11. Chris Brackett pled guilty to one count.

Host of the former “Fear No Evil” bowhunting show. Article says he will be formally sentenced in Nov, that he won’t be able to hunt for 30 months and that he’ll pay fines.

> Christopher Brackett…admitted to one count of unlawful transportation of wildlife, in violation of the Lacey Act.

> As part of Brackett’s plea, he admitted to killing 2 bucks within minutes of each other in IN while filming an episode of his Outdoor Channel show in Dec 2013. Under IN law, hunters were only permitted to kill one buck in each hunting season.

> Brackett also admitted to transporting the second buck, an 11-point buck which he nicknamed “The Unicorn Buck” for its unique antler formation, across state lines to his IL hometown.

> Prosecutors say he admitted to instructing his cameraman and producer to hide footage of the first deer he killed, a smaller, 8-point buck.

Chris commented on it recently on his Facebook page.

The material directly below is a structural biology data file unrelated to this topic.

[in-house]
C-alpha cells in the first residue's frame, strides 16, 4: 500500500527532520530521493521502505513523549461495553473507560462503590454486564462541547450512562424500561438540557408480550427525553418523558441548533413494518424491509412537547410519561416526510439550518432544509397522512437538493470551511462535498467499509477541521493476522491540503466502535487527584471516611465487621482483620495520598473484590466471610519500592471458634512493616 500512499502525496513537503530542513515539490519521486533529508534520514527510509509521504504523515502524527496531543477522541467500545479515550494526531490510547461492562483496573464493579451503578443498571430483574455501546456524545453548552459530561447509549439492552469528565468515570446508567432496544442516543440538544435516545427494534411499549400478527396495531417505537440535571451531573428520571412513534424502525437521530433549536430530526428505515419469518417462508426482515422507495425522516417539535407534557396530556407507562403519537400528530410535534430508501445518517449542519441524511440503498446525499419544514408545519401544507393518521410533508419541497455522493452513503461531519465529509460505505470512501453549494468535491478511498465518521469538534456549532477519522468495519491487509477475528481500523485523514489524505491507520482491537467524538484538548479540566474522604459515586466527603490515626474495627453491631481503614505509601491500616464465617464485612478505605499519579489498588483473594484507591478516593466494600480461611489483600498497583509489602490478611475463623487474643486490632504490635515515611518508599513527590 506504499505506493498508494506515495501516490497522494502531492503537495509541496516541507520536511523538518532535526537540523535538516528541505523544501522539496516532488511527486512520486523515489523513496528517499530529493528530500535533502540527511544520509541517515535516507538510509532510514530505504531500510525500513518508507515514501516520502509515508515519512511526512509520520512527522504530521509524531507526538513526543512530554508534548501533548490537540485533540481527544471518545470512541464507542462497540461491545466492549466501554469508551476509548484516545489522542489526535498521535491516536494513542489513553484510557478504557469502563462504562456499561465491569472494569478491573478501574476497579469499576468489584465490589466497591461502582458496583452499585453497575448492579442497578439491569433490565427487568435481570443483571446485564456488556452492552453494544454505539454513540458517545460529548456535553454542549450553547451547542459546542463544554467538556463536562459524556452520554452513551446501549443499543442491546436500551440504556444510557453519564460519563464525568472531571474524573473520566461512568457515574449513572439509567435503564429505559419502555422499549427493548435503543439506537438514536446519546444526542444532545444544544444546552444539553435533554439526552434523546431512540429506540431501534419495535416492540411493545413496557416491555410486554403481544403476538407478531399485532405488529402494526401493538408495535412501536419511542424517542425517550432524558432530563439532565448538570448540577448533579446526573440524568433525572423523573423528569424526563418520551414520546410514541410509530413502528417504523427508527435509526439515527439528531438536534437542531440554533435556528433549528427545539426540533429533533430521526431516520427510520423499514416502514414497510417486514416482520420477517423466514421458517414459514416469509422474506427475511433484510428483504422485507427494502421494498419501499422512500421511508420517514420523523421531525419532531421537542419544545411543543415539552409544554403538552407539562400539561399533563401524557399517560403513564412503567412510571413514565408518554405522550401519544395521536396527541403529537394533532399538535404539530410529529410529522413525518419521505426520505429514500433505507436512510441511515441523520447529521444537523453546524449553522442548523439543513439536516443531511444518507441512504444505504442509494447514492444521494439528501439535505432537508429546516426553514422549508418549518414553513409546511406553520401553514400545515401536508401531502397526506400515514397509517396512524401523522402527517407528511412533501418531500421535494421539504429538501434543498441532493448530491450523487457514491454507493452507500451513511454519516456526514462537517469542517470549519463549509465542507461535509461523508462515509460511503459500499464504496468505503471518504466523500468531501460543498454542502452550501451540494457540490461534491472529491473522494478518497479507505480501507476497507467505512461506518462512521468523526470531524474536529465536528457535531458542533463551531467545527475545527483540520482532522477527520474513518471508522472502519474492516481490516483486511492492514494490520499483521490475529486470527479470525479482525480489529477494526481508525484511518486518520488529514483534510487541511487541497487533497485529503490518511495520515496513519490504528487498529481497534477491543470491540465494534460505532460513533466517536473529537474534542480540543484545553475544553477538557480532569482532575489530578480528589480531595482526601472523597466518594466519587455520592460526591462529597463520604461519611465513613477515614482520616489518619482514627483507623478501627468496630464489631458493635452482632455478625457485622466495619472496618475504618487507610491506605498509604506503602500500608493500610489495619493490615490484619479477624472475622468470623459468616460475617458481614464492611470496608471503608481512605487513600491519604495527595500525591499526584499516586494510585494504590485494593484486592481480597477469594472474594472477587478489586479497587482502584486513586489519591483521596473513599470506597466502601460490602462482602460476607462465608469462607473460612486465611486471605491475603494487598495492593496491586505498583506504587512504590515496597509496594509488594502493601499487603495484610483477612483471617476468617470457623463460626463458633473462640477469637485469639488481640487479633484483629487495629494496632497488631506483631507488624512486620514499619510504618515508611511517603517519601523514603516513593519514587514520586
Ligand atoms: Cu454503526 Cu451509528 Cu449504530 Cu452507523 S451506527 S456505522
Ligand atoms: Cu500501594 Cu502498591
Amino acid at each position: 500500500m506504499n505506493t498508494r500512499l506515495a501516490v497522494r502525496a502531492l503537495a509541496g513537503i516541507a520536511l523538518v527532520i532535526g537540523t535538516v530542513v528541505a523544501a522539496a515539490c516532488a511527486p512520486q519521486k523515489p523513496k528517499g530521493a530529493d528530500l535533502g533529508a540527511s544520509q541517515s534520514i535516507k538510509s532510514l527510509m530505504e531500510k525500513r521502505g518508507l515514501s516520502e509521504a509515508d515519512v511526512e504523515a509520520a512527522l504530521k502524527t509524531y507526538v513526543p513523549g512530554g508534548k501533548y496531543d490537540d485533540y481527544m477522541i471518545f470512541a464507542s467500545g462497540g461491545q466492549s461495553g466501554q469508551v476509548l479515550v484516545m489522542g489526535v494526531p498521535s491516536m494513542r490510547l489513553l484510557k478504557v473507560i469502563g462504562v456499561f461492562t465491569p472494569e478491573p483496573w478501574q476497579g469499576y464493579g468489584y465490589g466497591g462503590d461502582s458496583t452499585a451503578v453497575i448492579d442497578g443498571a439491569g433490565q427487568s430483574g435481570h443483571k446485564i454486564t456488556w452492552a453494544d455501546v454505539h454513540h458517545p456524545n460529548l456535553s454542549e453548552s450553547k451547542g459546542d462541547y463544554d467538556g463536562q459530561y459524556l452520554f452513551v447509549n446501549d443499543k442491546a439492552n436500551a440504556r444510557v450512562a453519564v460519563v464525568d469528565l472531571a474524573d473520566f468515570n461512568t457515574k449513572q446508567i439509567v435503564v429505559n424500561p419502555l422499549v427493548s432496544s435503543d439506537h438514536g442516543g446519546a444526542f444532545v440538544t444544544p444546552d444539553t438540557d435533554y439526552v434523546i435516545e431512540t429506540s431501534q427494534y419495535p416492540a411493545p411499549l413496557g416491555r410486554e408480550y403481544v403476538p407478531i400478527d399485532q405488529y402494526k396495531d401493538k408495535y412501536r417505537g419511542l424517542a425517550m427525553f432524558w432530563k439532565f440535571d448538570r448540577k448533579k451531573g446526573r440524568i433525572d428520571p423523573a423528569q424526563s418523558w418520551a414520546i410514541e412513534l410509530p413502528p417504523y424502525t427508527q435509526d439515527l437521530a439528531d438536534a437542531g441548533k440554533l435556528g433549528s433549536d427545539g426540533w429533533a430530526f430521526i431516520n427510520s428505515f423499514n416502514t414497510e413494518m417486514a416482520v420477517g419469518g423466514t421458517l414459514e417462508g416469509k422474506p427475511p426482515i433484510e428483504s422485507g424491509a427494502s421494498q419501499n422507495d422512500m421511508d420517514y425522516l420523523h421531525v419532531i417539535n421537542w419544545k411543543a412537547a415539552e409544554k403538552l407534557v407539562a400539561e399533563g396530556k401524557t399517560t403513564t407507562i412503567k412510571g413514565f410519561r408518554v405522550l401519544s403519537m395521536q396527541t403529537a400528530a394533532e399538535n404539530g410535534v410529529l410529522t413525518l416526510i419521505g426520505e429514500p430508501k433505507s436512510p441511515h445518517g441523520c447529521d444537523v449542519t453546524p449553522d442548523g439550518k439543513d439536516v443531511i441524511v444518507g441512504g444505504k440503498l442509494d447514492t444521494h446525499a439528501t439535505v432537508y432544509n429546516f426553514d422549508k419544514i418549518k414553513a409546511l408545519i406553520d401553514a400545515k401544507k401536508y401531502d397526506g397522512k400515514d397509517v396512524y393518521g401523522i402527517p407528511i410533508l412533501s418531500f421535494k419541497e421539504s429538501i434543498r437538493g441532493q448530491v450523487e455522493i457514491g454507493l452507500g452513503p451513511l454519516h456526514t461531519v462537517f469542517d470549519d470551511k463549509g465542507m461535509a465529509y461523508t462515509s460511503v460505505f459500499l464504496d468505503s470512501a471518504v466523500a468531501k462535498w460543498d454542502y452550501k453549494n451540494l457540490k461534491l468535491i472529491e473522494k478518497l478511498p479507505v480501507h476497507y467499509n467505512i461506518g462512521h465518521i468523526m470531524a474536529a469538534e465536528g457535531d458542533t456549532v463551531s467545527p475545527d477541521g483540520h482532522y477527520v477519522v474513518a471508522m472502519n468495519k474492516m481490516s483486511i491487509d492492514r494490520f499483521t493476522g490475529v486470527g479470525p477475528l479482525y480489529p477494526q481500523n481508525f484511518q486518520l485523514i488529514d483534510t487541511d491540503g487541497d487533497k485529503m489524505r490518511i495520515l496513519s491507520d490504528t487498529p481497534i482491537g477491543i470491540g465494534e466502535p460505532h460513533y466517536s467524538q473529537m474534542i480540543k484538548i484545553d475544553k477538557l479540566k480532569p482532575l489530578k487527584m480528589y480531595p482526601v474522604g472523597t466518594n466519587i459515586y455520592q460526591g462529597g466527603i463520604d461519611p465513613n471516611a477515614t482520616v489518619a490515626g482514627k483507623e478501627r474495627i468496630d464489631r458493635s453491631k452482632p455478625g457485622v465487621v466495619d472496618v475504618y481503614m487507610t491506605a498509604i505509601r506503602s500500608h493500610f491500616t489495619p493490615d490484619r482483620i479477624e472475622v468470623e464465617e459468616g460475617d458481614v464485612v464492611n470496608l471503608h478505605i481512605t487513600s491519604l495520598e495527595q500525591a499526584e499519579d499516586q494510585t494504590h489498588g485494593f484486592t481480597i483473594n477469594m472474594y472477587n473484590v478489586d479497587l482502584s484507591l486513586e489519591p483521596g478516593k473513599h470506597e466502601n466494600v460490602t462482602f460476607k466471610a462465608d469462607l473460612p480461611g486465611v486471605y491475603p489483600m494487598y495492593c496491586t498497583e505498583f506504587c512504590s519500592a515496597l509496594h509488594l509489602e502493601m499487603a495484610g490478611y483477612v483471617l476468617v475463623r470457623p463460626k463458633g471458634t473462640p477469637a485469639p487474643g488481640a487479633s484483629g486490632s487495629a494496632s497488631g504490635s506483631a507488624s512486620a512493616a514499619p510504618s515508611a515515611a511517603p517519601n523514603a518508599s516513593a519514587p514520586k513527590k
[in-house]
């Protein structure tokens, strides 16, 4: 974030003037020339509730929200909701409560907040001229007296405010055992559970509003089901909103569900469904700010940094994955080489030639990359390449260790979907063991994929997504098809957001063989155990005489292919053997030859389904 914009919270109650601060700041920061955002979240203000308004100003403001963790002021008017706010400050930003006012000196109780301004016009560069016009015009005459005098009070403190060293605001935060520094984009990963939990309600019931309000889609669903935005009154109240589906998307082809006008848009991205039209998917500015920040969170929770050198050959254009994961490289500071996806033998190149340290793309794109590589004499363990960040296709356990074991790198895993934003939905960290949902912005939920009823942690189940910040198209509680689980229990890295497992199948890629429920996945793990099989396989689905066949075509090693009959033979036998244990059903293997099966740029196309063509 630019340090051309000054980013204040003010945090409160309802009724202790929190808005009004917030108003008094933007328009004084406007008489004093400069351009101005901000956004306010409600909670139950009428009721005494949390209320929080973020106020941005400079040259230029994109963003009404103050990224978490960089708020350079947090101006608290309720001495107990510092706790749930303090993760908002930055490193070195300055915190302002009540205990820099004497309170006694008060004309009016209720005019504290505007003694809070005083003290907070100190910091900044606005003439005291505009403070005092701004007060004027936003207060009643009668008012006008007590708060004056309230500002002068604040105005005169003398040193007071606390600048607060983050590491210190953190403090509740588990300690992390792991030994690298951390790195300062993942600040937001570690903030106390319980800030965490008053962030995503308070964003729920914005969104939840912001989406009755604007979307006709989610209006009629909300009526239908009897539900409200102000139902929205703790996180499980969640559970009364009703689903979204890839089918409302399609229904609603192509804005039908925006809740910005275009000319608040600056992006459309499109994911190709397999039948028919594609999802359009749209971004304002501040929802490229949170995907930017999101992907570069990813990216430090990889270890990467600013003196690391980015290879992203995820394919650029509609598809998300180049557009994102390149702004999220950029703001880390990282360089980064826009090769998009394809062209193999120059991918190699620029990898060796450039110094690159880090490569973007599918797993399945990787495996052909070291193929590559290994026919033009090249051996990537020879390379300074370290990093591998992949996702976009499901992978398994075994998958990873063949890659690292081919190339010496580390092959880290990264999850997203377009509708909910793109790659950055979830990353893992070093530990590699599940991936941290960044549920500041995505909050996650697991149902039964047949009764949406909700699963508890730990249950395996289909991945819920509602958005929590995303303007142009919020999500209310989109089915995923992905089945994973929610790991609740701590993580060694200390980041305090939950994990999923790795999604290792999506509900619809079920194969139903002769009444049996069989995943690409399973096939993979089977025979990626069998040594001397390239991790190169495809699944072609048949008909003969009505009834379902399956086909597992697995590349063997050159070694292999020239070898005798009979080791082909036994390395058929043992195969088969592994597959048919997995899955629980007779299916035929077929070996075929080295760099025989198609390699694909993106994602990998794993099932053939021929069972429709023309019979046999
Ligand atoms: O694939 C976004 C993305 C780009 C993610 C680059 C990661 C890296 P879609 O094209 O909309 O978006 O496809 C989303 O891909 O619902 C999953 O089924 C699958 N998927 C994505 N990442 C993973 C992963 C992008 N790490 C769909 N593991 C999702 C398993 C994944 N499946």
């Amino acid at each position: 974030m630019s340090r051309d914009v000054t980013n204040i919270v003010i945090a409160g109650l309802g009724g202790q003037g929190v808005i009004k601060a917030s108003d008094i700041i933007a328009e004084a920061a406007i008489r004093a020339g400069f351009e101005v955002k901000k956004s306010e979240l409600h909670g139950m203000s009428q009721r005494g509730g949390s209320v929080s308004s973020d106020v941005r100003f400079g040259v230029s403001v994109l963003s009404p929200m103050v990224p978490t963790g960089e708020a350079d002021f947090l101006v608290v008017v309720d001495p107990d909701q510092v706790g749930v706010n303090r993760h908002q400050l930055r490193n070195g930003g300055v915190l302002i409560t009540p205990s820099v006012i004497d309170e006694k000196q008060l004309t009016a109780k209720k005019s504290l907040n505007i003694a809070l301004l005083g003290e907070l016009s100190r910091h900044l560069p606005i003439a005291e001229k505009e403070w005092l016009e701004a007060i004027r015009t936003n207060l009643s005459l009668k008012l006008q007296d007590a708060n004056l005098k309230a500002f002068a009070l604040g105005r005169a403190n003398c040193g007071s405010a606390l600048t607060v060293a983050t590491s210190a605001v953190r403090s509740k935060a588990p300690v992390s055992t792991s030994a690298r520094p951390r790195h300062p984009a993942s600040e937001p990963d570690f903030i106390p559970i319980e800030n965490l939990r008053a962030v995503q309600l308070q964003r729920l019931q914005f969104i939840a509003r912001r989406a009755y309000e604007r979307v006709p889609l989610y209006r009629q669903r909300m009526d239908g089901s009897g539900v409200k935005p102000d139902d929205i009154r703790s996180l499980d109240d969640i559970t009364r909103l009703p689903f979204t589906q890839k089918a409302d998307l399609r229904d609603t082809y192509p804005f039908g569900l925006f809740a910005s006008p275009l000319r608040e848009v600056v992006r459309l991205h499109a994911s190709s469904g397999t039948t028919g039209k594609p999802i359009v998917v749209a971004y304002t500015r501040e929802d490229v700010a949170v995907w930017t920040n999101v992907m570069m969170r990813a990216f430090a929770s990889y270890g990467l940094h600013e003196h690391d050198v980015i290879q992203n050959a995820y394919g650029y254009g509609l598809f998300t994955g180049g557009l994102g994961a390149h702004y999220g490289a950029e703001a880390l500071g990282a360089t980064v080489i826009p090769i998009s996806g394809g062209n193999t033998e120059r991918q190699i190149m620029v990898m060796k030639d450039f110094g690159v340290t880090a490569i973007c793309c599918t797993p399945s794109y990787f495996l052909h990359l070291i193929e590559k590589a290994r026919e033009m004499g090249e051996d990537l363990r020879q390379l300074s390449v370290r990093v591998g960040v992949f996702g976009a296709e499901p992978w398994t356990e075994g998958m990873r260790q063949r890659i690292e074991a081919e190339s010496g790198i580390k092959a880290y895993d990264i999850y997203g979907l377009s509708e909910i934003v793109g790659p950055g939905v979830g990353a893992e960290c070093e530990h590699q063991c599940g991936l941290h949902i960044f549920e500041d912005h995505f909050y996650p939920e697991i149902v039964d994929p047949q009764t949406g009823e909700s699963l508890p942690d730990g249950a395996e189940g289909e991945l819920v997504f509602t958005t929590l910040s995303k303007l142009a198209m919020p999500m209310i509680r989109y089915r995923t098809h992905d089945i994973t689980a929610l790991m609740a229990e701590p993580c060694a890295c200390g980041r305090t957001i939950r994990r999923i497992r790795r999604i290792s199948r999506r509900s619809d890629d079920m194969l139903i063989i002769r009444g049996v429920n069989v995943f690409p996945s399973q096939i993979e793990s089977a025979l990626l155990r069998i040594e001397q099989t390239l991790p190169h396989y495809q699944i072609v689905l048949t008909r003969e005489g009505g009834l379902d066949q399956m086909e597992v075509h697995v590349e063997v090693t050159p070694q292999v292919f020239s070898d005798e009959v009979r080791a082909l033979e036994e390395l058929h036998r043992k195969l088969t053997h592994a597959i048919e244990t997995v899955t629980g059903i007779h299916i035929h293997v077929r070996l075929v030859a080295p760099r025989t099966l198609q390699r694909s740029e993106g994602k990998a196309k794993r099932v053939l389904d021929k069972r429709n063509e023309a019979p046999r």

Can’t make this up

1. MI: Deer photobombs proposal.

2. CA: Deer kept family hostage??

> 10:32 a.m. — A caller on Puon Road, near Purdon Road, reported that a deer was keeping her and her family hostage. The deer was staring at them and circling their home.

3. KY: Deer tick on eyeball made popping sound when removed.


4. Job we wouldn’t want: tick counter.

Gear of the Week

2019 First Lite camo

Been a fan of First Lite for several years. First I was skeptical of it – and of all premium camo. But after I bought a few things, I realized the benefits.

For one, it fit better than the Wally World stuff, and had a more functional design — pockets and zippers in the right places. And the materials were more durable, more stretchy and more scent-controlling. Just better.

So I wanted to check out this season’s lineup, covered by GearJunkie: